The play begins in the Venetian house of Pantalone, where a party is underway to celebrate the engagement of Clarice, daughter of Pantalone, to Silvio, son of Doctor Lombardi. As the wedding agreement is being signed, the hilarious and confused Truffaldino enters to announce the arrival of his master, Federigo Rasponi of Turin.

This news comes as an amazing surprise to all, since Federigo is believed to have been killed in a duel with Florindo, his sister Beatrice’s lover. The problem arises from the fact that Federigo had originally been promised Clarice’s hand in marriage. The truth, however, is the supposed Federigo is actually Beatrice in disguise, come from Turin to claim the dowry owed by Pantalone to her brother, if he were alive.

To Clarice’s horror, her father feels obliged to honour his commitment to the supposed Federigo. Clarice refuses to comply, while Silvio, spurred on by his pontificating father, strives to maintain his claim to Clarice’s hand. The wedding, however, is cancelled. Brighella, the innkeeper, recognises Beatrice, despite her disguise, but promises to keep her identity a secret and becomes her accomplice in her mission. Here Truffaldino meets the housemaid, Smeraldina, and falls in love with her.

Later, on the street, the servant Truffaldino is approached by Florindo who, having recently escaped from Turin after killing Federigo, is seeking a servant himself. Truffaldino accepts Florindo’s offer, determining that if he is clever he can serve two masters and easily double his income. From the hotel Florindo sends Truffaldino to check for his mail. Beatrice (disguised as Federigo), who is also at the hotel, sends him to check her mail as well. As fate would have it, Truffaldino mixes up the letters and gives Beatrice’s letters to Florindo, who as a result learns that his lover is in Venice and sets out in search of her.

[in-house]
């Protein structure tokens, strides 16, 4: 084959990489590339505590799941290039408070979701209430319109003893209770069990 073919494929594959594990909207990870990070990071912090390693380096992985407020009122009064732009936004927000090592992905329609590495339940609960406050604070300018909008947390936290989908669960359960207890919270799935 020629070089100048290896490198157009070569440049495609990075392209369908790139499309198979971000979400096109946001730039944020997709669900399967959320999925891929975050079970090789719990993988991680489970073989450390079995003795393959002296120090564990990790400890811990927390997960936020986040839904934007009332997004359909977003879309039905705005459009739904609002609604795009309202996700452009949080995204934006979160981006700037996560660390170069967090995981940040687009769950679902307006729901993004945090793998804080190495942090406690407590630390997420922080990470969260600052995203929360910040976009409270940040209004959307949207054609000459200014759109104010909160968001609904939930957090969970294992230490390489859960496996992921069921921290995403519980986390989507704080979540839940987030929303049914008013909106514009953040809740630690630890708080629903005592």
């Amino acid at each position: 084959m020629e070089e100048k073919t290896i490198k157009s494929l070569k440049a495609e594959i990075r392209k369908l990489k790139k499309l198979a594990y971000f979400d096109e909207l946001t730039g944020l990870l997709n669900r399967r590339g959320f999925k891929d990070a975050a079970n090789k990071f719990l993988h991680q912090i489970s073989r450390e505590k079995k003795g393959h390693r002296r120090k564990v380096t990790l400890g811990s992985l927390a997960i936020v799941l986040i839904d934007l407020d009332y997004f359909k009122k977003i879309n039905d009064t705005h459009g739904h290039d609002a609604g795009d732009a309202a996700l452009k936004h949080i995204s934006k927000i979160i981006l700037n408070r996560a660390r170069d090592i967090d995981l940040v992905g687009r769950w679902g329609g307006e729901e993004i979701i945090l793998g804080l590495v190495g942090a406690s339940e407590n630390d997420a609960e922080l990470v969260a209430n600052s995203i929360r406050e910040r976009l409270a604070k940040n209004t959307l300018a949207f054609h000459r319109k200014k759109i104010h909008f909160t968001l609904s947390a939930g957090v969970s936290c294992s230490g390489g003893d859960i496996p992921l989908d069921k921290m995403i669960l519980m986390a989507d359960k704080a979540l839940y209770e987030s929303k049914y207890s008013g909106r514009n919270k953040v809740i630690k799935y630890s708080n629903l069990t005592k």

Back at Pantalone’s house, Beatrice, still in disguise as Federigo, reveals her secret to the distraught Clarice. Pantalone sees the two shake hands and takes it to mean that they have agreed to wed and sets out to tell Doctor Lombardi.

Eventually, through a series of comic mishaps and mix-ups, Beatrice and Florindo come to believe that the other is dead. Beatrice, grief-stricken, abandons her disguise and flees the house. Having discovered Beatrice’s true identity, Pantalone tells Lombardi that the marriage between Silvio and Clarice is still possible since Federigo is actually a woman! Fate again intervenes and brings the suicidal Beatrice and Florindo together in a chance encounter. Overjoyed, they plan to return together to Turin and buy Florindo’s freedom.

In the end, all of the couples are set to be happily married. Florindo asks Pantalone for permission for his servant, Truffaldino, to marry Clarice’s maid, Smeraldino. Clarice says that this is impossible, because Smeraldino is promised to Beatrice’s servant. Truffaldino, in order to marry Smeraldino, confesses that he is, indeed, a servant to two masters.